Thursday, March 13, 2008

You Could?

Today, I spoke with someone on the phone. He was really frustrated. REALLY frustrated. I mean, I could hear him stomp his feet and imagined his arms were flailing all around. I'm SURE his face was turning red. His part of the discussion built up to the end when he pretty much yelled, "And you know what? I COULD CARE LESS!!!"

That probably wouldn't be the best time to point out the error of this phrase, right?

Don't worry. I didn't. But, I wanted to do so. Instead, I literally bit my tongue and - as always - tried not to laugh. I rarely succeed.

There are numerous ways in which we flub up our words and pronunciations and grammar, and there is no crime in that. We're human. (I do it all of the time here on the blog.) But, it isn't common to find a phrase that is used by numerous people which is the exact opposite of what they mean to say.

I have been in a few meetings through the years where I haven't been sure if a participant really meant to use the phrase. It can take a while to figure that out because we hear it used incorrectly so often.

My cousin Stephen has the tendency of not using exactly the right words to explain himself. We have a good chuckle when we get together and tease each other about everything. At Christmas, he told me that he could care less about something. I told him I think he meant to say 'I COULDN'T care less.' He told me he couldn't care less about what I think about what he should say. It serves me right.


Kelly Spezzano said...

hee hee... could you imagine how much angrier that man would've been if you had pointed out his mistake? Some people just don't take constructive criticism well! LOL

Elizabeth said...

I don't know. I think both forms of the phrase are fairly legitimate. To say that you could care less about something, that seems to say that you can actually put less effort into caring about something. For example you were putting a lot of time into doing something, but you had other obligations, then perhaps you could say, I could care less about doing the first task.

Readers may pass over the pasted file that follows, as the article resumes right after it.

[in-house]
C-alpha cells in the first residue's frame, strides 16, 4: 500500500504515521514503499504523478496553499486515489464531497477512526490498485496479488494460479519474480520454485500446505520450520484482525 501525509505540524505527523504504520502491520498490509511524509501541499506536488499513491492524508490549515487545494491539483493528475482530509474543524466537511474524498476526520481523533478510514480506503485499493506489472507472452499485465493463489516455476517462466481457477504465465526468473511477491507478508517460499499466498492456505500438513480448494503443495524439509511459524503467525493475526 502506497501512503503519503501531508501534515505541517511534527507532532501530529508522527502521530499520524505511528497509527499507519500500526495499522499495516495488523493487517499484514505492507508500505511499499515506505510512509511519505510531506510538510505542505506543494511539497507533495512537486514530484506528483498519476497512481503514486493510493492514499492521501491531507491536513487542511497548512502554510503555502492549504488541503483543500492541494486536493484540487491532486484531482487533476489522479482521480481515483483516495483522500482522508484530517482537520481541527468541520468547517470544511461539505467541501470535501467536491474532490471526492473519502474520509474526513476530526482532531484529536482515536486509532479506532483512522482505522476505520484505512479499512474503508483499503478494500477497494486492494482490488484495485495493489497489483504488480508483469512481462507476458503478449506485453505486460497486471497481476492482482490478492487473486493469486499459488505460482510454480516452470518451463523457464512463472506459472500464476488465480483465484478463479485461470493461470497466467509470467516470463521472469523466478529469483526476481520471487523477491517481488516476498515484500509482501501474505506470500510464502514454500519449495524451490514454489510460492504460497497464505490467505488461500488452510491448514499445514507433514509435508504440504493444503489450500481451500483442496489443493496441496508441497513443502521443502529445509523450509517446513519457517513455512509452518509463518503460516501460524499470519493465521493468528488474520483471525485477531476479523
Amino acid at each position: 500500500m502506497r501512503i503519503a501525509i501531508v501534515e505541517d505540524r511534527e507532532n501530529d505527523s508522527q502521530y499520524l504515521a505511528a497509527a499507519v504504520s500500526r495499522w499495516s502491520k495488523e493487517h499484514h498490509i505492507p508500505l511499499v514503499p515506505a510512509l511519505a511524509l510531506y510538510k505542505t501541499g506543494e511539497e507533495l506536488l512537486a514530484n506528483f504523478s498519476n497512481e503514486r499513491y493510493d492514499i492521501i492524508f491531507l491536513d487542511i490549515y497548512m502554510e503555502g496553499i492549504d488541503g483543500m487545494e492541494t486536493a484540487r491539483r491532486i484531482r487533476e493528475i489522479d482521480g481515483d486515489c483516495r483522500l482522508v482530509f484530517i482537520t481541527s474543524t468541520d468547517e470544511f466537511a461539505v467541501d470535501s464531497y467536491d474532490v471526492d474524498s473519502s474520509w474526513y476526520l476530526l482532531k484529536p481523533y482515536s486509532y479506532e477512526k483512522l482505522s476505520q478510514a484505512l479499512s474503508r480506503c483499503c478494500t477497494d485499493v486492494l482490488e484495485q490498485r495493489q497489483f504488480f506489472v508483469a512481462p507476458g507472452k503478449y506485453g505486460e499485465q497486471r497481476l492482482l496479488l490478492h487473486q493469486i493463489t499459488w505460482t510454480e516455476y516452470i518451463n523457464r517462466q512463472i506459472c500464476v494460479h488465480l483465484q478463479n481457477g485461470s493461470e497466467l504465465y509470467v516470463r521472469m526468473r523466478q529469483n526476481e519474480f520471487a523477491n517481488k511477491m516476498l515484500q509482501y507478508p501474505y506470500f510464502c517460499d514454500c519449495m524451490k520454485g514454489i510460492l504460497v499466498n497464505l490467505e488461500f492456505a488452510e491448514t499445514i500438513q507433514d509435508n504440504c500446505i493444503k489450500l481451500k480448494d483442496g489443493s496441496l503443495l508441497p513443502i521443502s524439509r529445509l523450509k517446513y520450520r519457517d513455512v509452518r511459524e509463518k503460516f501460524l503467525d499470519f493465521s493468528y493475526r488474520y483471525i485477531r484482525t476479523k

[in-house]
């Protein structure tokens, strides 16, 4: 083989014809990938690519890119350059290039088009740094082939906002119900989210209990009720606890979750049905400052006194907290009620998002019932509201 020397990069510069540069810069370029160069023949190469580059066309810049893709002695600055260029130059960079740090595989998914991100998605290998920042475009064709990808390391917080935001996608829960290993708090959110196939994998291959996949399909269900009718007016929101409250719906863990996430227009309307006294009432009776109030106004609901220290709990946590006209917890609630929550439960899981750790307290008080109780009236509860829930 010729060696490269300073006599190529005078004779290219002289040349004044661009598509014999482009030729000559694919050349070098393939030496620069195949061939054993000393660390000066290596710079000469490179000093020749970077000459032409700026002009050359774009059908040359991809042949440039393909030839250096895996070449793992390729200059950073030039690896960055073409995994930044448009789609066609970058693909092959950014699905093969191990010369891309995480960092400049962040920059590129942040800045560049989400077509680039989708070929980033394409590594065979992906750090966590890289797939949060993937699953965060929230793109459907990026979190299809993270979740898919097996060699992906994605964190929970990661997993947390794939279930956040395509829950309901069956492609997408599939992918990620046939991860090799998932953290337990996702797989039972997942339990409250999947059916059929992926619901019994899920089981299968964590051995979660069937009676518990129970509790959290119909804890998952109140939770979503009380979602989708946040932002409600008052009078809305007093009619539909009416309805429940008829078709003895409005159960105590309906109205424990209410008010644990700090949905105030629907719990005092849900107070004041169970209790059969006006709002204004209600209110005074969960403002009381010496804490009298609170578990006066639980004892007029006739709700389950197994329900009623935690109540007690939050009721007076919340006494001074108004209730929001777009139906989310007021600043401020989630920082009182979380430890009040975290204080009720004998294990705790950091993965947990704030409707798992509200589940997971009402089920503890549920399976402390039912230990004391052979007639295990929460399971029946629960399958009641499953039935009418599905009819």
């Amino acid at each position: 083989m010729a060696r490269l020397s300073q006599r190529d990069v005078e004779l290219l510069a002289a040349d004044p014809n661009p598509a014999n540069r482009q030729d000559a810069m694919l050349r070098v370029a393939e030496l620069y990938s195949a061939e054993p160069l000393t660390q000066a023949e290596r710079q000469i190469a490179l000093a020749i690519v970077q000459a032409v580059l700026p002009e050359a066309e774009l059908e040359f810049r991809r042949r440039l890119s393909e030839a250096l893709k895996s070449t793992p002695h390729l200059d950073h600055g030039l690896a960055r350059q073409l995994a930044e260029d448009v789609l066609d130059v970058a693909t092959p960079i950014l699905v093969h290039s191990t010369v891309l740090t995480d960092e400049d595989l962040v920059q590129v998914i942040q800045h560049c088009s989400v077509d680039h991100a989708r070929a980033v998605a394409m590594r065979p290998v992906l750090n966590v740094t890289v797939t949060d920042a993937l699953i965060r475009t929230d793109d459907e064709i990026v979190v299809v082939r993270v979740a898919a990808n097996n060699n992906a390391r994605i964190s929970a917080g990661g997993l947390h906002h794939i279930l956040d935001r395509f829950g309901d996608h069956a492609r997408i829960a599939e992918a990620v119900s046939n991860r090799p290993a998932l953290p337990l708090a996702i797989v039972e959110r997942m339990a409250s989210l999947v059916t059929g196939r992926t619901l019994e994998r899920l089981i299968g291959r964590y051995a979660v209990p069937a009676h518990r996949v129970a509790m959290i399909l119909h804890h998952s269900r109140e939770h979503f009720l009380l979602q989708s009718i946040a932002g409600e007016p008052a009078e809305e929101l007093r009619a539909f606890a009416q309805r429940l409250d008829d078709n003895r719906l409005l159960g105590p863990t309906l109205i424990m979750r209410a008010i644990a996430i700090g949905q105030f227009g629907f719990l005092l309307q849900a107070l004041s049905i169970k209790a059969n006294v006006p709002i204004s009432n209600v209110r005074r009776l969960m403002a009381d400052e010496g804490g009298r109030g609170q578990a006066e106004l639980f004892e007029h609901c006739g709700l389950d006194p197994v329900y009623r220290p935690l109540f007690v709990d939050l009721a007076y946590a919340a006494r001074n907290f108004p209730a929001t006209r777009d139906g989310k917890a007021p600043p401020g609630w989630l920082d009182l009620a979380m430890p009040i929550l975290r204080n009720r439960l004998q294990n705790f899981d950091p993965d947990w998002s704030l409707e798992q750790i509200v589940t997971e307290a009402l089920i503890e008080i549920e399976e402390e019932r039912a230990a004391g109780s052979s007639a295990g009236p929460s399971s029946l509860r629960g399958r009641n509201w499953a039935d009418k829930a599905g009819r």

Whereas to say, "I couldn't care less" communicates exasperation with a given situation that you really aren't content to be involved with.

Of course, most people use (or mean to use) the latter form, but even the incorrectly used phrase deserves some credit. :)

Jeremy Sarber said...

I make flubs like that all of the time. I can't talk right. I blame my original Southern influence.

Your angry caller reminded of when I worked as a customer service rep (answered phones and dealt with less-than-happy customers). I had one lady who was angrier than I've ever heard someone be. She finally screamed into the phone, "Go to hell!"

In my typical casual tone I said, "Now, that's not very nice."

Apparently, if you don't get angry back, it only upsets people more. She cursed for awhile and I used the time to complete a game of solitaire. I sort of miss that job.

strem said...

Elizabeth: Yes, I know both forms can be used correctly... just like those few times at work when they actually were being used correctly. But, it just makes me laugh when someone is trying to tell someone how mad or exasperated they are, and they say the other version. (See, I probably didn't write my post clear enough... as I was trying to say exactly what you said in your comment. Two correct versions. Most only use one. Many use the one incorrectly.)

Jeremy, I have had the same findings. Every once in a while, when I am calm and nice, the other party realizes how angry or out of control he/she is. However, it seems that most of the time it just makes them more upset. Your comment made me laugh out loud.

Dani said...


mike3e said...

YES! Thank you for this post, Strem!!!

Other grievances of mine include use of the non-word "irregardless" and also the confusion about whether "turning up" the air conditioning means to make the room colder or warmer.

strem said...

Oh, Mike, Mike. The air/heat situation came up once again this weekend at church. Irregardless, I kept my mouth shut except to smile widely. You crack me up!